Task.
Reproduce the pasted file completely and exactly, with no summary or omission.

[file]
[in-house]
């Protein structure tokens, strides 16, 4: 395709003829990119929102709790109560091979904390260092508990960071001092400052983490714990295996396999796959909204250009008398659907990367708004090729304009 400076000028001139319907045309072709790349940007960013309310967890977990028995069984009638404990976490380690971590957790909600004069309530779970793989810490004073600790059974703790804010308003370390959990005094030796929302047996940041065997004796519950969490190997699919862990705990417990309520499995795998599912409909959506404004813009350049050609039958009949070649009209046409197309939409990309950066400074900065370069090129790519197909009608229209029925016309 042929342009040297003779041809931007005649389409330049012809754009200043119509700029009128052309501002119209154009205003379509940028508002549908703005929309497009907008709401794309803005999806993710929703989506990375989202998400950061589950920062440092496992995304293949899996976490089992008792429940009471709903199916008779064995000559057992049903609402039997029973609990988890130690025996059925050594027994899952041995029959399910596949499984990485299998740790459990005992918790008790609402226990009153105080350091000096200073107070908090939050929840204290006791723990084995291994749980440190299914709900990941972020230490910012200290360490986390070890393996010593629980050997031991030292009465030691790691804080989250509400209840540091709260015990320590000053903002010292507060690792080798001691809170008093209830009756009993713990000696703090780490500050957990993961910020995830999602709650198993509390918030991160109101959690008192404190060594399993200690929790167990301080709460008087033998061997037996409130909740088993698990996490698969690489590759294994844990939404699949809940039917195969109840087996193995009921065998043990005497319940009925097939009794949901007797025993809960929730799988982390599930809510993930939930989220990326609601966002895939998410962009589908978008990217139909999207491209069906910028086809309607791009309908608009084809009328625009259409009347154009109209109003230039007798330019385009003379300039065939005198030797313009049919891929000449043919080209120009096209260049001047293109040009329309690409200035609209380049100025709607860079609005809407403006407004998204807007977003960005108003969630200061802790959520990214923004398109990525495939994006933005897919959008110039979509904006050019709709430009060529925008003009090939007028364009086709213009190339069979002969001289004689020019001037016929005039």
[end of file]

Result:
[in-house]
């Protein structure tokens, strides 16, 4: 395709003829990119929102709790109560091979904390260092508990960071001092400052983490714990295996396999796959909204250009008398659907990367708004090729304009 400076000028001139319907045309072709790349940007960013309310967890977990028995069984009638404990976490380690971590957790909600004069309530779970793989810490004073600790059974703790804010308003370390959990005094030796929302047996940041065997004796519950969490190997699919862990705990417990309520499995795998599912409909959506404004813009350049050609039958009949070649009209046409197309939409990309950066400074900065370069090129790519197909009608229209029925016309 042929342009040297003779041809931007005649389409330049012809754009200043119509700029009128052309501002119209154009205003379509940028508002549908703005929309497009907008709401794309803005999806993710929703989506990375989202998400950061589950920062440092496992995304293949899996976490089992008792429940009471709903199916008779064995000559057992049903609402039997029973609990988890130690025996059925050594027994899952041995029959399910596949499984990485299998740790459990005992918790008790609402226990009153105080350091000096200073107070908090939050929840204290006791723990084995291994749980440190299914709900990941972020230490910012200290360490986390070890393996010593629980050997031991030292009465030691790691804080989250509400209840540091709260015990320590000053903002010292507060690792080798001691809170008093209830009756009993713990000696703090780490500050957990993961910020995830999602709650198993509390918030991160109101959690008192404190060594399993200690929790167990301080709460008087033998061997037996409130909740088993698990996490698969690489590759294994844990939404699949809940039917195969109840087996193995009921065998043990005497319940009925097939009794949901007797025993809960929730799988982390599930809510993930939930989220990326609601966002895939998410962009589908978008990217139909999207491209069906910028086809309607791009309908608009084809009328625009259409009347154009109209109003230039007798330019385009003379300039065939005198030797313009049919891929000449043919080209120009096209260049001047293109040009329309690409200035609209380049100025709607860079609005809407403006407004998204807007977003960005108003969630200061802790959520990214923004398109990525495939994006933005897919959008110039979509904006050019709709430009060529925008003009090939007028364009086709213009190339069979002969001289004689020019001037016929005039």